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always update the bootloader during major upgrades

Hi,

This is not a formal proposal, this is for discussion and identifying
liabilities. This email has an x86 GRUB bias only because that's the
bootloader regime I'm most familiar with. I think it should apply to
other archs as well, i.e. their bootloaders shouldn't be permitted to
become stale.

Short version: Fedora should take responsibility for the bootloader
being up to date, by updating it during major version upgrades. This
is already the case on UEFI with conventional installations. I'd like
to make sure it always happens on major version upgrades for BIOS
installations. What's the problem? This would step on any custom
bootloader configuration a user has for multiboot. There is no
reasonable mechanism on BIOS systems to determine if the bootloader is
a Fedora bootloader, and somehow only update a Fedora bootloader and
not touch any other bootloader.

Fedora should be responsible for keeping the bootloader it installs in
~80% of the use cases up-to-date; and ignore the fallout from the ~20%
who have a custom setup that would be stepped on by a forced
bootloader update. The former is a feature and security risk, by
allowing the bootloader to go stale over time. The latter is an
inconvenience.

Longer version:

terms:

bootloader - this is the pre-boot bootloader binaries; on BIOS it's
embedded in the MBR, and the MBR gap or BIOS Boot partition, and
modules found in /boot/grub2 on Fedora. On UEFI, this is the
/EFI/fedora/shimx64.efi and /EFI/fedora/grubx64.efi which in the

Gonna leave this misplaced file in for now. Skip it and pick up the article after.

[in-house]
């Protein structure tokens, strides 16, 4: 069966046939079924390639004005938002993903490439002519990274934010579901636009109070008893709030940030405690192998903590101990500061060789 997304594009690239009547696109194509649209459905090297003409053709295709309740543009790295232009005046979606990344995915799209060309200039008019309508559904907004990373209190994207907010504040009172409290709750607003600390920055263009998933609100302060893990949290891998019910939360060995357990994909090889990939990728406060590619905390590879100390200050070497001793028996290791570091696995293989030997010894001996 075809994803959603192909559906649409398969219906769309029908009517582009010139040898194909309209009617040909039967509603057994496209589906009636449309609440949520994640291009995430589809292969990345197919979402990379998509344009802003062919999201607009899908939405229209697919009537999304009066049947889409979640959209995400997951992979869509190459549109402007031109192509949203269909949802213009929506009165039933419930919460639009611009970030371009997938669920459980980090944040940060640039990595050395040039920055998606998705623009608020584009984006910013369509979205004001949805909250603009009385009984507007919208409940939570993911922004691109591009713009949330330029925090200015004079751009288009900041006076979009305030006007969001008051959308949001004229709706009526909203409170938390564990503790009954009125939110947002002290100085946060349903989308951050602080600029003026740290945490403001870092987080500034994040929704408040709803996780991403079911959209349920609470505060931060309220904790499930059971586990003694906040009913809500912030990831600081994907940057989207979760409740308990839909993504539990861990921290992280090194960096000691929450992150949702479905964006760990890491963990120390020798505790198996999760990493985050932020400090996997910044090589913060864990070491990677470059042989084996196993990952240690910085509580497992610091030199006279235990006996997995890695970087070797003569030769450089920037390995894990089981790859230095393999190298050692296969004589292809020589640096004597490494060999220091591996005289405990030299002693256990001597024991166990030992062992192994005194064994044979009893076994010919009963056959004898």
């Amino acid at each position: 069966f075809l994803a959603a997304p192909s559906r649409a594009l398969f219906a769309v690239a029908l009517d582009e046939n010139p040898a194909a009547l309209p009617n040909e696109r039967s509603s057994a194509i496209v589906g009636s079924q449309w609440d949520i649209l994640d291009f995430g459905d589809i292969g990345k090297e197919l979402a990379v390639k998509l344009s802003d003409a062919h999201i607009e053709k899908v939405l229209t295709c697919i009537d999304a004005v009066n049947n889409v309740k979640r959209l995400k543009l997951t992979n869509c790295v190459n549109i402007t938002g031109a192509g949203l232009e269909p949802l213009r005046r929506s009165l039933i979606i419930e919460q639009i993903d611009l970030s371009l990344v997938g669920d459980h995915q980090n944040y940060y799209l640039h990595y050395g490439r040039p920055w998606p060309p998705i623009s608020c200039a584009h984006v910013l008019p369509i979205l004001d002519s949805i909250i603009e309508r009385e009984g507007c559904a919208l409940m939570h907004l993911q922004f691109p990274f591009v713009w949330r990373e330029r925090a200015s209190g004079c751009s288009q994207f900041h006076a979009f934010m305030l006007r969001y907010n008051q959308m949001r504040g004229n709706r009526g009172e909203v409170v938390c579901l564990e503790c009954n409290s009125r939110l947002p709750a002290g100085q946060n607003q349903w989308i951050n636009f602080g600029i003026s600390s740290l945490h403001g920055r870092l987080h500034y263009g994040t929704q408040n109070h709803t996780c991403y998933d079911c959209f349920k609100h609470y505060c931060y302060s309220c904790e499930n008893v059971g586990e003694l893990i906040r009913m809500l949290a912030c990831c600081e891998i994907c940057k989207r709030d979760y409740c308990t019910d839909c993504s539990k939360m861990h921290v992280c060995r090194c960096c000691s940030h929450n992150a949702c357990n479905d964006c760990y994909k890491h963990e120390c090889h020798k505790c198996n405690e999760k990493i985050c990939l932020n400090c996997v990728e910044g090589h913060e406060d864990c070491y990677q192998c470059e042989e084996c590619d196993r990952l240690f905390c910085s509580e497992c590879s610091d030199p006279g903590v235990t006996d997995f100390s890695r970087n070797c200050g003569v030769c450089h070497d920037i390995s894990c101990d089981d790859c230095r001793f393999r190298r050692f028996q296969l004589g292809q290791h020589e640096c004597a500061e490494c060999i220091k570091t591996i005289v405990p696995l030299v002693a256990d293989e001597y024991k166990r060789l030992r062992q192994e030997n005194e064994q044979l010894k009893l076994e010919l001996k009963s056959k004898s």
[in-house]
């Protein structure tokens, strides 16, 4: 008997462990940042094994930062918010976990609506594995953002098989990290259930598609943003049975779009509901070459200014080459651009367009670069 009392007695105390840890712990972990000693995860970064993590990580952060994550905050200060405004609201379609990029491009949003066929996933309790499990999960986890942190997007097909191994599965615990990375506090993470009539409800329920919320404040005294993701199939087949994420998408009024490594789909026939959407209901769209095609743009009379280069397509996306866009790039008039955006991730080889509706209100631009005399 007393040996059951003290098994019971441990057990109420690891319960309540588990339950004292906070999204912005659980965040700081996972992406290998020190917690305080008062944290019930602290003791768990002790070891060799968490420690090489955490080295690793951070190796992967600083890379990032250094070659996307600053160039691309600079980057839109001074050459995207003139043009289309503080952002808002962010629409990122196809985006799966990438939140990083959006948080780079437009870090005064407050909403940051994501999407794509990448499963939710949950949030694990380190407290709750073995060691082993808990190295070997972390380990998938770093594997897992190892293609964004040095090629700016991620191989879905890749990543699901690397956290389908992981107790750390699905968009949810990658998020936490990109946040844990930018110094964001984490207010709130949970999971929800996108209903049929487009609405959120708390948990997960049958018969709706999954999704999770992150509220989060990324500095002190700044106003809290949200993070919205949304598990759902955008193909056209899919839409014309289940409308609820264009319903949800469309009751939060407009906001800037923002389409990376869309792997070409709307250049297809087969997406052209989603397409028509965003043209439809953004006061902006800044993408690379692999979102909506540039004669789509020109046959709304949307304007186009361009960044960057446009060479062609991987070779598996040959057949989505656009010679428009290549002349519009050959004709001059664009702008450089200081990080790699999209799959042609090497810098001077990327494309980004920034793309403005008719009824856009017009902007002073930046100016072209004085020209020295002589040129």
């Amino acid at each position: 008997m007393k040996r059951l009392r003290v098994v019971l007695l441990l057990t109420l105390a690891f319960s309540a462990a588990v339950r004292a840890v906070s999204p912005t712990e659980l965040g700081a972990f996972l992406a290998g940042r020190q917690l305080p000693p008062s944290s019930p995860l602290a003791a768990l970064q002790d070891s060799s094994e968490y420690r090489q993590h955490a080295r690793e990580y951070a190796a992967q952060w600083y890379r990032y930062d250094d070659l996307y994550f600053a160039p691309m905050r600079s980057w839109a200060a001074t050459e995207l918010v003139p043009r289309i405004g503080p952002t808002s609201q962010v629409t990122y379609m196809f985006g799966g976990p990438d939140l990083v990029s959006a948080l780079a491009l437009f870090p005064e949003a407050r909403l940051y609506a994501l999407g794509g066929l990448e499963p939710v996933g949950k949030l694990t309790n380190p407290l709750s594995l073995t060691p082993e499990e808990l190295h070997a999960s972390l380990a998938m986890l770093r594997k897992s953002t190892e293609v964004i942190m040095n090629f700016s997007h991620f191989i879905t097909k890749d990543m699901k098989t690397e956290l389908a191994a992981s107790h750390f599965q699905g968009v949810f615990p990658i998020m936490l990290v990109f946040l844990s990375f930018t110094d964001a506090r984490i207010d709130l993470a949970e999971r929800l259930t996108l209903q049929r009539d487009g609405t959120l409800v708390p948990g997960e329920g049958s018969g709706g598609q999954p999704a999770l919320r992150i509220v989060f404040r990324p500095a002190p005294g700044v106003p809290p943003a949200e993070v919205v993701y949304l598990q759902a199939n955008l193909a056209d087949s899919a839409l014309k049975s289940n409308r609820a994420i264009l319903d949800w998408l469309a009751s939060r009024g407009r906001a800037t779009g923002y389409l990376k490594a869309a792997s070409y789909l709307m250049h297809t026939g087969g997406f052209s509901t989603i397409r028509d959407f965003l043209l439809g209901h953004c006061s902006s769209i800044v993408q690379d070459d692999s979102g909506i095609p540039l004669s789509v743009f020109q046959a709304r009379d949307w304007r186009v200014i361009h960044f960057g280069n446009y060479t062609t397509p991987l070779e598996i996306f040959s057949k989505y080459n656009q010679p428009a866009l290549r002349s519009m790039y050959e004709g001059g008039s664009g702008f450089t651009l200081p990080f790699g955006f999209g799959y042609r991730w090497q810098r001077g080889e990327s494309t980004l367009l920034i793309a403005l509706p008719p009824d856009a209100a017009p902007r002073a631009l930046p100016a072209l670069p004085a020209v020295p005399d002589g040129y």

typical installation are built and signed by the Fedora build system.
Other bootloaders have different names but generally follow a similar
convention, the point here is to distinguish between the "bootloader"
which runs in the pre-boot environment, and the installed package
containing user space tools that are used to install (or contain) the
bootloader.

Fedora bootloader - this is a bootloader that is derived from Fedora
packages and effort; as contrasted to merely upstream GRUB, or
Ubuntu's GRUB, etc. as these derivatives can actually be substantially
different from each other.

Discussion:

Both gnome-software (pk-offline-update), and dnf system-upgrade, on
BIOS firmware x86 computers, do not update the bootloader. That is, we
do not run 'grub2-install' either before starting an upgrade, or as a
post install operation following an upgrade. Therefore the bootloader
will become stale if the user does not manually run 'grub2-install'
periodically.

On conventional Fedora installations on UEFI computers, the bootloader
is included in the shim and grub2 packages as a file, and is therefore
updated. This happens sporadically within a Fedora release, not only
at major upgrade time. This updating of the bootloader files doesn't
happen on Silverblue on UEFI, so it ends up being subject to the same
problem under discussion.

In the most recent release, Fedora 30, we saw quite a lot of people